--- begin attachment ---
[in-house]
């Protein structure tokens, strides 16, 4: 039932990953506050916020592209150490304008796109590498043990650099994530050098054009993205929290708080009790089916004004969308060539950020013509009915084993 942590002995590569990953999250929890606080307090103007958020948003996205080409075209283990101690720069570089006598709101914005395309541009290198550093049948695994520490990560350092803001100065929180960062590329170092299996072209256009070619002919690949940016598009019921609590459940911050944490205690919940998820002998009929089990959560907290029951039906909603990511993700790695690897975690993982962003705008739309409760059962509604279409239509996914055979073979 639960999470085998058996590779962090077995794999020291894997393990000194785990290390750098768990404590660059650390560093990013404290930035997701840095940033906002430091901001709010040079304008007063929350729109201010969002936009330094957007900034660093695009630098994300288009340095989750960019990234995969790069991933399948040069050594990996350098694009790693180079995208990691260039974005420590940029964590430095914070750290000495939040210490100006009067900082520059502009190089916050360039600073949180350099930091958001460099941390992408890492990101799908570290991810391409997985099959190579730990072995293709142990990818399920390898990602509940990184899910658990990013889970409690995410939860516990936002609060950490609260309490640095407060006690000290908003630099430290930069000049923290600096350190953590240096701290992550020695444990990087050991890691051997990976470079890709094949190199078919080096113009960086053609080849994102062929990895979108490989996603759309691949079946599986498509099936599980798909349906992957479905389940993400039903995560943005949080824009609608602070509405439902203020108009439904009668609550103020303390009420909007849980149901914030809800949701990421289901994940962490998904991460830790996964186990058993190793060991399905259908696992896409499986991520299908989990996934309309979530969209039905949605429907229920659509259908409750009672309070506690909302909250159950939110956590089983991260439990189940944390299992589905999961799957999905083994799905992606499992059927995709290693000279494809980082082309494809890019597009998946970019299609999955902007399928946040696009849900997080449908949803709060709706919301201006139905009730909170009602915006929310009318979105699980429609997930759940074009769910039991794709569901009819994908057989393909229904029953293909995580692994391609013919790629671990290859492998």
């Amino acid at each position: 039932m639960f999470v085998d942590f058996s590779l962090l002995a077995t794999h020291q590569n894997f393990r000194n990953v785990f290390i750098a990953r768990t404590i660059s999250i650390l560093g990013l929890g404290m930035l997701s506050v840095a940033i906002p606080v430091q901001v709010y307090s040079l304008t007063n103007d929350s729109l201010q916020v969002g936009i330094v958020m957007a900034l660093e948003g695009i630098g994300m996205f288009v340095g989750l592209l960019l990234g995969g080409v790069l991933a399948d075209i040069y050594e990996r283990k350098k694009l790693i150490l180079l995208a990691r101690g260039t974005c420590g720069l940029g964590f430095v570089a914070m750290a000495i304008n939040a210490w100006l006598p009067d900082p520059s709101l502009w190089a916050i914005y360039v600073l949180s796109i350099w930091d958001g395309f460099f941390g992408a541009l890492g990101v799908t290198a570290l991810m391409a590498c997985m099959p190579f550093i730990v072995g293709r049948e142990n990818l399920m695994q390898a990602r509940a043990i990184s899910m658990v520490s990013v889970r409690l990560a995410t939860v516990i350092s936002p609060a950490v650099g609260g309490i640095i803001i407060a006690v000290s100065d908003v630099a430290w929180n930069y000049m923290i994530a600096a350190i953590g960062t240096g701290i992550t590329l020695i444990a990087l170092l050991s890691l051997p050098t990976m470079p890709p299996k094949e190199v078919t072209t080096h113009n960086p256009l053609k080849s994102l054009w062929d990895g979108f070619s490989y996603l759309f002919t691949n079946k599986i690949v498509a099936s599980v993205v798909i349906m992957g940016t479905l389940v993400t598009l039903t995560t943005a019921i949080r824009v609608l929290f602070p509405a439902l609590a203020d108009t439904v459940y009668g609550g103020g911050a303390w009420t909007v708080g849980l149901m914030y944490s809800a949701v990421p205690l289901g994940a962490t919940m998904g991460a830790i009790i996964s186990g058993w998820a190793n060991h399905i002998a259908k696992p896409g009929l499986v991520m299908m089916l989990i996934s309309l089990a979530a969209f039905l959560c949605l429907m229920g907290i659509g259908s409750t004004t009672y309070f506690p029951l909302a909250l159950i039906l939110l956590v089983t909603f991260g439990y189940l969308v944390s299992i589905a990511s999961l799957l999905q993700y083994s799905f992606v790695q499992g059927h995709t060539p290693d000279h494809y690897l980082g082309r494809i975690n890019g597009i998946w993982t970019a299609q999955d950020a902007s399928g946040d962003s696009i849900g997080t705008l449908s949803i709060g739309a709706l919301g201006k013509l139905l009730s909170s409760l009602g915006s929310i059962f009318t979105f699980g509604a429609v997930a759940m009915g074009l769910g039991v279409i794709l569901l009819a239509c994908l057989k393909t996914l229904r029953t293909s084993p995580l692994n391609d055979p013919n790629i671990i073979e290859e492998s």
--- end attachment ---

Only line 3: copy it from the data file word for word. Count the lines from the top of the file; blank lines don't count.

């Amino acid at each position: 039932m639960f999470v085998d942590f058996s590779l962090l002995a077995t794999h020291q590569n894997f393990r000194n990953v785990f290390i750098a990953r768990t404590i660059s999250i650390l560093g990013l929890g404290m930035l997701s506050v840095a940033i906002p606080v430091q901001v709010y307090s040079l304008t007063n103007d929350s729109l201010q916020v969002g936009i330094v958020m957007a900034l660093e948003g695009i630098g994300m996205f288009v340095g989750l592209l960019l990234g995969g080409v790069l991933a399948d075209i040069y050594e990996r283990k350098k694009l790693i150490l180079l995208a990691r101690g260039t974005c420590g720069l940029g964590f430095v570089a914070m750290a000495i304008n939040a210490w100006l006598p009067d900082p520059s709101l502009w190089a916050i914005y360039v600073l949180s796109i350099w930091d958001g395309f460099f941390g992408a541009l890492g990101v799908t290198a570290l991810m391409a590498c997985m099959p190579f550093i730990v072995g293709r049948e142990n990818l399920m695994q390898a990602r509940a043990i990184s899910m658990v520490s990013v889970r409690l990560a995410t939860v516990i350092s936002p609060a950490v650099g609260g309490i640095i803001i407060a006690v000290s100065d908003v630099a430290w929180n930069y000049m923290i994530a600096a350190i953590g960062t240096g701290i992550t590329l020695i444990a990087l170092l050991s890691l051997p050098t990976m470079p890709p299996k094949e190199v078919t072209t080096h113009n960086p256009l053609k080849s994102l054009w062929d990895g979108f070619s490989y996603l759309f002919t691949n079946k599986i690949v498509a099936s599980v993205v798909i349906m992957g940016t479905l389940v993400t598009l039903t995560t943005a019921i949080r824009v609608l929290f602070p509405a439902l609590a203020d108009t439904v459940y009668g609550g103020g911050a303390w009420t909007v708080g849980l149901m914030y944490s809800a949701v990421p205690l289901g994940a962490t919940m998904g991460a830790i009790i996964s186990g058993w998820a190793n060991h399905i002998a259908k696992p896409g009929l499986v991520m299908m089916l989990i996934s309309l089990a979530a969209f039905l959560c949605l429907m229920g907290i659509g259908s409750t004004t009672y309070f506690p029951l909302a909250l159950i039906l939110l956590v089983t909603f991260g439990y189940l969308v944390s299992i589905a990511s999961l799957l999905q993700y083994s799905f992606v790695q499992g059927h995709t060539p290693d000279h494809y690897l980082g082309r494809i975690n890019g597009i998946w993982t970019a299609q999955d950020a902007s399928g946040d962003s696009i849900g997080t705008l449908s949803i709060g739309a709706l919301g201006k013509l139905l009730s909170s409760l009602g915006s929310i059962f009318t979105f699980g509604a429609v997930a759940m009915g074009l769910g039991v279409i794709l569901l009819a239509c994908l057989k393909t996914l229904r029953t293909s084993p995580l692994n391609d055979p013919n790629i671990i073979e290859e492998s």